A few interesting facts about early Japanese aviation: 
 Caproni lived to 1950 and Horikoshi lived to 1982 and Hugo Junkers died back in 1935, never seeing the effects of WWII.  All three were pioneers of flight, but only Horikoshi was actually born IN the age of flight, but only just barely, because Horikoshi was born on 22 June 1903 and on the Wright Brothers’ first controlled powered flight was on 14 December 1903.  Note I used the term “controlled” because previously other folks managed to achieve a number of previous powered crashes, but little in the way of actual flight.  The Wright Brothers were the first to fully consider controllability over worries about a big enough engine to get a plane off the ground and they actually used scientific method and experimentation in addressing sustained controllable flight in heavier-than-air flight.  Imagine living in a time when people ran out of doors when a plane flew by or flocked to an open field because a plane set down there!
Japanese aviation history begins in December 1910, just seven years after Kittyhawk, with the first flight of an aircraft in Japan by Imperial Army Capt Yoshitoshi Tokugawa in a Henri Farman biplane

Japan, as an ally of the UK in WWI  against Germany, gained a number of important Pacific islands owned by Germany as well as a foothold in China.  They also had a carrier and aircraft.

Despite the late start Japan did have some aviation firsts: During the siege of Tsingtao, Japan had an aircraft that successfully attack land as sea targets as well a night-time bombing from the seaplane carrier Wakamiya.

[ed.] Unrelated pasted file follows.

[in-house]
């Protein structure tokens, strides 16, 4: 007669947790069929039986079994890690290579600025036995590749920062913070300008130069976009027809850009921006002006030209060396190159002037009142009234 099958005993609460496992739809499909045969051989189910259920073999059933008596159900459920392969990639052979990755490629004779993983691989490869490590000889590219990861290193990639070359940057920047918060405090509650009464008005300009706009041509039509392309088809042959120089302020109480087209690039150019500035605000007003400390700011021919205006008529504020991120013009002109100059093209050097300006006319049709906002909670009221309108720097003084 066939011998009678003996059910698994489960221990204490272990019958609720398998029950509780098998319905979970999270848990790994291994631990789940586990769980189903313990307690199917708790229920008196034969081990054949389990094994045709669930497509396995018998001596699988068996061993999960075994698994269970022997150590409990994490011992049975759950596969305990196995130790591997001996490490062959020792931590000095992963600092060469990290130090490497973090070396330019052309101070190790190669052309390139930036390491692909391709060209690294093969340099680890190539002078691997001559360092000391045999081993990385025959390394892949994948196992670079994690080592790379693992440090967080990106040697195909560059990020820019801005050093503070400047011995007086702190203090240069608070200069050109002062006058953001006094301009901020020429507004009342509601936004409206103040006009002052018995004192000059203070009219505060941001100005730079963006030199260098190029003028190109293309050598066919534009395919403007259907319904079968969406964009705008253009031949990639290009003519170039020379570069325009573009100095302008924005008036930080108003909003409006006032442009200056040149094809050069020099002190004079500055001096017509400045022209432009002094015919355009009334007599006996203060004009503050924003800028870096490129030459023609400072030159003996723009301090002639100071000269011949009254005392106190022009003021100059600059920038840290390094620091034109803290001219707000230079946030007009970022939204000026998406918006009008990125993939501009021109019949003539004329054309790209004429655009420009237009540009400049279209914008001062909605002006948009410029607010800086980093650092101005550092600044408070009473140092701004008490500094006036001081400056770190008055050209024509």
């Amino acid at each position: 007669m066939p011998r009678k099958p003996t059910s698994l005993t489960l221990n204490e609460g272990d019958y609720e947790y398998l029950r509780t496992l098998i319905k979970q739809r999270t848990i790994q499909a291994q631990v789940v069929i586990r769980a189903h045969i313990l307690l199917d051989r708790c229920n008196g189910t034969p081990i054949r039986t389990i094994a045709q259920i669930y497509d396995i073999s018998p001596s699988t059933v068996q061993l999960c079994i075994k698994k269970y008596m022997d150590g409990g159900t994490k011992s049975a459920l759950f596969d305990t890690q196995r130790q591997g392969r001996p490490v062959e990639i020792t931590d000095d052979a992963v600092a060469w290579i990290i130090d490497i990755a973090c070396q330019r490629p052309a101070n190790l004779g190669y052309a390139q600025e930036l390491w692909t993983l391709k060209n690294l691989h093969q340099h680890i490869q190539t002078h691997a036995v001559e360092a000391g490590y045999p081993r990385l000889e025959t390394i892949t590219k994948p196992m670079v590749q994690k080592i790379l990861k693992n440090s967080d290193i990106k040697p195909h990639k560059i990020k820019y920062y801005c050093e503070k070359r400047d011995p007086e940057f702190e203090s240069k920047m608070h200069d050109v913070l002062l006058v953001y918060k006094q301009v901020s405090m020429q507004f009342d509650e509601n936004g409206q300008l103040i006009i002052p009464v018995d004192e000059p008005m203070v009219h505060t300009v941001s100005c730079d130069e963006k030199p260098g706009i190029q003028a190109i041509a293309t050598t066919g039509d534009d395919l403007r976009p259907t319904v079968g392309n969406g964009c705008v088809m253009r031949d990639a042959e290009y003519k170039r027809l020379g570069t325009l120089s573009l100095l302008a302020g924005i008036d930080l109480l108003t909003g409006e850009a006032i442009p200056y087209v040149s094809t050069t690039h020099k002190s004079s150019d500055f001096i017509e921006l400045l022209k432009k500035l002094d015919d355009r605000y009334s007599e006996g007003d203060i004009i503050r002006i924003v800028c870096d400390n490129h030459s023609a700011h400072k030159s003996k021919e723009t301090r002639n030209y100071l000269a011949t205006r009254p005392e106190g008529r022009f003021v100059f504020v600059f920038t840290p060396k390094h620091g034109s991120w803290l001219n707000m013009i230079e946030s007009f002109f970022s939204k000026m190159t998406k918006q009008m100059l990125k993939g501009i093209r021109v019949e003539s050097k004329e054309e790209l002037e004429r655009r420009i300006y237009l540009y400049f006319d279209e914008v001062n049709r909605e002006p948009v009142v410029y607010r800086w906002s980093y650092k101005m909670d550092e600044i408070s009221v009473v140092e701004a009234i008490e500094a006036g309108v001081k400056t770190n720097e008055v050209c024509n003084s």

Other information of interest:  

Jiro Horikoshi co-wrote a couple of  books about the A6M Zero:
    Zero! The Air War in the Pacific in World War II, from the Japanese Viewpoint by Masatake      
               Okurniva and Jiro Horikoshi 1979
   Zero! by Martin Caidin, Masatake Okumiya and Jiro Horikoshi, 1956

Epilogue:   I’m sorry I never got to meet Jiro Horikoshi nor Saburo Saki although it would have been possible.  We are losing historical persons every day, not just WWII vets.  You might be surprised to find who is still alive and living near you.  Make an effort to talk to living history some time, they need not have been mentioned in the history books and they may even believe they are forgotten.  Make their day and talk to one.

Update July 2014:  The expanded role of Japanese naval cooperation to the Allies in WWI was recently brought to my attention.  In WWI, the Japanese stationed forces in Malta and supported New Zealand forces in occupying German Samoa in August 1914.  So if this is of interest, this 26 page publication about the subject will be worth reading:

Update Sept 2014:  In the Wind Rises, the Japanese aviation contingent visits Weimar Republic era Germany to see the new Junkers G 38 wonder plane, which had its first flight in 1929.  Japan liked it and licensed the design to make the Ki-20 transport and then later as a bomber.  The Ki-20 first flew in 1932 and only six copies were made from 1931 to 1935.  There is still one Ki-20 in existence at the Tokorozawa Aviation Museum, Japan.
 Additional info on the Ki-20